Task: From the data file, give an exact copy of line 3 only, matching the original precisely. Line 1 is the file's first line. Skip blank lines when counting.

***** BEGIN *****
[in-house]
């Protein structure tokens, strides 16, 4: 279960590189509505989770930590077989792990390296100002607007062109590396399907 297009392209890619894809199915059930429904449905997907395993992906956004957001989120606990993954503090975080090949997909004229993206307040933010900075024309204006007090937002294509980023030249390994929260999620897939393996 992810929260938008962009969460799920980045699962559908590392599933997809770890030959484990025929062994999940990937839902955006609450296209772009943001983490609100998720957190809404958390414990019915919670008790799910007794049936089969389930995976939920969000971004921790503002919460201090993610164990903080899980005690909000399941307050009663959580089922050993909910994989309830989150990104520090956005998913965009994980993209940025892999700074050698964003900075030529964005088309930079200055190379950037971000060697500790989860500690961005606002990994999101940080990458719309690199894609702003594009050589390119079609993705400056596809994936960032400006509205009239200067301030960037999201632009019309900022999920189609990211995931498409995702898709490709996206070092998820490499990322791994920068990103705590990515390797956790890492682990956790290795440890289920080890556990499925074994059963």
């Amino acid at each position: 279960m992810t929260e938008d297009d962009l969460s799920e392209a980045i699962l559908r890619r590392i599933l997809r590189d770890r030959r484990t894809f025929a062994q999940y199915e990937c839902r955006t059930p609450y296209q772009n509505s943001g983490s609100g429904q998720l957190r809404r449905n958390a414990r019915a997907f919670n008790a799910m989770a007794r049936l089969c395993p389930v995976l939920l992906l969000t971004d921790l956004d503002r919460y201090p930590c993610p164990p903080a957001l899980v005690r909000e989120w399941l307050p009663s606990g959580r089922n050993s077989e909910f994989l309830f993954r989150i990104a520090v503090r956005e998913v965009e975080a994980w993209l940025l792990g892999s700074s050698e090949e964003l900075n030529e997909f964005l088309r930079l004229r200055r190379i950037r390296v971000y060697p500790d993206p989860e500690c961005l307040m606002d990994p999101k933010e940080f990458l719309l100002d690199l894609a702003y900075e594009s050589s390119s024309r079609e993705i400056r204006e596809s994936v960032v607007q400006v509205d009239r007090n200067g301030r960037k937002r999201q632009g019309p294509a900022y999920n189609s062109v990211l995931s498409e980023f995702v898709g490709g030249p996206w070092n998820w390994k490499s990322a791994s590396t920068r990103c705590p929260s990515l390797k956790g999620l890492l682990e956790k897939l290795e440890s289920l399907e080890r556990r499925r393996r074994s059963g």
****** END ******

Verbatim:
């Amino acid at each position: 279960m992810t929260e938008d297009d962009l969460s799920e392209a980045i699962l559908r890619r590392i599933l997809r590189d770890r030959r484990t894809f025929a062994q999940y199915e990937c839902r955006t059930p609450y296209q772009n509505s943001g983490s609100g429904q998720l957190r809404r449905n958390a414990r019915a997907f919670n008790a799910m989770a007794r049936l089969c395993p389930v995976l939920l992906l969000t971004d921790l956004d503002r919460y201090p930590c993610p164990p903080a957001l899980v005690r909000e989120w399941l307050p009663s606990g959580r089922n050993s077989e909910f994989l309830f993954r989150i990104a520090v503090r956005e998913v965009e975080a994980w993209l940025l792990g892999s700074s050698e090949e964003l900075n030529e997909f964005l088309r930079l004229r200055r190379i950037r390296v971000y060697p500790d993206p989860e500690c961005l307040m606002d990994p999101k933010e940080f990458l719309l100002d690199l894609a702003y900075e594009s050589s390119s024309r079609e993705i400056r204006e596809s994936v960032v607007q400006v509205d009239r007090n200067g301030r960037k937002r999201q632009g019309p294509a900022y999920n189609s062109v990211l995931s498409e980023f995702v898709g490709g030249p996206w070092n998820w390994k490499s990322a791994s590396t920068r990103c705590p929260s990515l390797k956790g999620l890492l682990e956790k897939l290795e440890s289920l399907e080890r556990r499925r393996r074994s059963g």